Declining optimism over the global economic outlook and corporate earnings expectations due to the Eurozone crisis and slowing growth in China and India has weakened oil and gas companies' appetite for mergers and acquisitions (M&A) as they shift their focus towards bottom line improvements and near-term organic growth.
Twenty-eight percent of the oil and gas respondents surveyed planned to pursue acquisition in the next 12 months, down from 31 percent in April of this year and down from 48 percent a year ago, according to Ernst & Young's (E&Y's) Seventh Global Capital Confidence Barometer.
The barometer, which is released every April and October, is used to gauge corporate confidence in the economic outlook of senior executives. E&Y surveyed 1,500 senior executives in over 40 countries, including the 178 oil and gas executives. E&Y's survey on M&A activity encompasses all sectors of the energy industry.
Twenty-four percent attributed low confidence in the business environment as a reason for not pursuing acquisitions in the next year. The regulatory environment and valuation gaps between potential acquisition and the prices sought by sellers are also behind weak interest in M&A activity. Additionally, many executives perceive acquisition targets to be overpriced, E&Y noted.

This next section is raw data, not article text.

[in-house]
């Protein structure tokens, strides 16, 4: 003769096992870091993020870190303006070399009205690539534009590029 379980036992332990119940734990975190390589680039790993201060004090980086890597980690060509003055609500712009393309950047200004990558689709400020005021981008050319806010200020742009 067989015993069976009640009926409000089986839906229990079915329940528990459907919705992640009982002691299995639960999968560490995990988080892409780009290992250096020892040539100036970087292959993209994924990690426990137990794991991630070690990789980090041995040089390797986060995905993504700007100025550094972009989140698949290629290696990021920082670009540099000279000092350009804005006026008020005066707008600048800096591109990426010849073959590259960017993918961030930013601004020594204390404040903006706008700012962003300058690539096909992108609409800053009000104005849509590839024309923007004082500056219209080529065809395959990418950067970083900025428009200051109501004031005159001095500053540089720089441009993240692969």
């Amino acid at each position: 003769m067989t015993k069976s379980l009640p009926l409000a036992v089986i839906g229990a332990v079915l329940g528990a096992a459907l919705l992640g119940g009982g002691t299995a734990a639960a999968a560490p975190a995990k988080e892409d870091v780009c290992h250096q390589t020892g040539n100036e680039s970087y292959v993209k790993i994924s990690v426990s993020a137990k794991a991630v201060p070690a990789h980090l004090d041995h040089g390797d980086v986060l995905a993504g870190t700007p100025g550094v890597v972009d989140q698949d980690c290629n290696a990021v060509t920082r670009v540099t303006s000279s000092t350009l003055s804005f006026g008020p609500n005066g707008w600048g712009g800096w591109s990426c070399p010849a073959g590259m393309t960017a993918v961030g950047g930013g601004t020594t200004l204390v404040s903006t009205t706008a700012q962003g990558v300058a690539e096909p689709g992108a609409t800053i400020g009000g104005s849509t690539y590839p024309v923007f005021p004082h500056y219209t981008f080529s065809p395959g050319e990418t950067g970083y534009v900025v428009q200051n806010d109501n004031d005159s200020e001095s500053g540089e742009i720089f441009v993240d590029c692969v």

Oil and gas companies that are pursuing M&A activity anticipated smaller deals, with 81 percent of those surveyed said they would execute deals valued at less than $500 million, while 38 percent will pursue transactions under $50 million. This suggests that deals being considered will extend existing businesses and fill strategic gaps, also known as bolt-on acquisitions.
"While the majority of transactions are likely to remain at the smaller end of the spectrum, this does not rule out some larger deals where the strategic rationale is compelling," said Andy Brogan, E&Y's Global Oil & Gas Transactions Advisory Leader, in a statement.
The United States, Brazil, Canada, China and the UK are the top five likely destinations for outbound investment, according to the results of E&Y's survey. The United States will likely remain a hot space in terms of M&A interest as large integrated and national oil companies with deep pockets and strategic intent will likely continue to show interest in U.S. shale plays, said Mellen.
Fifteen percent of oil and gas respondents expect to divest assets in the next 12 months, down from 47 percent in April 2012. The main drivers behind planned divestment activity include focusing on core assets; enhancing shareholder value; and shedding underperforming business unit.
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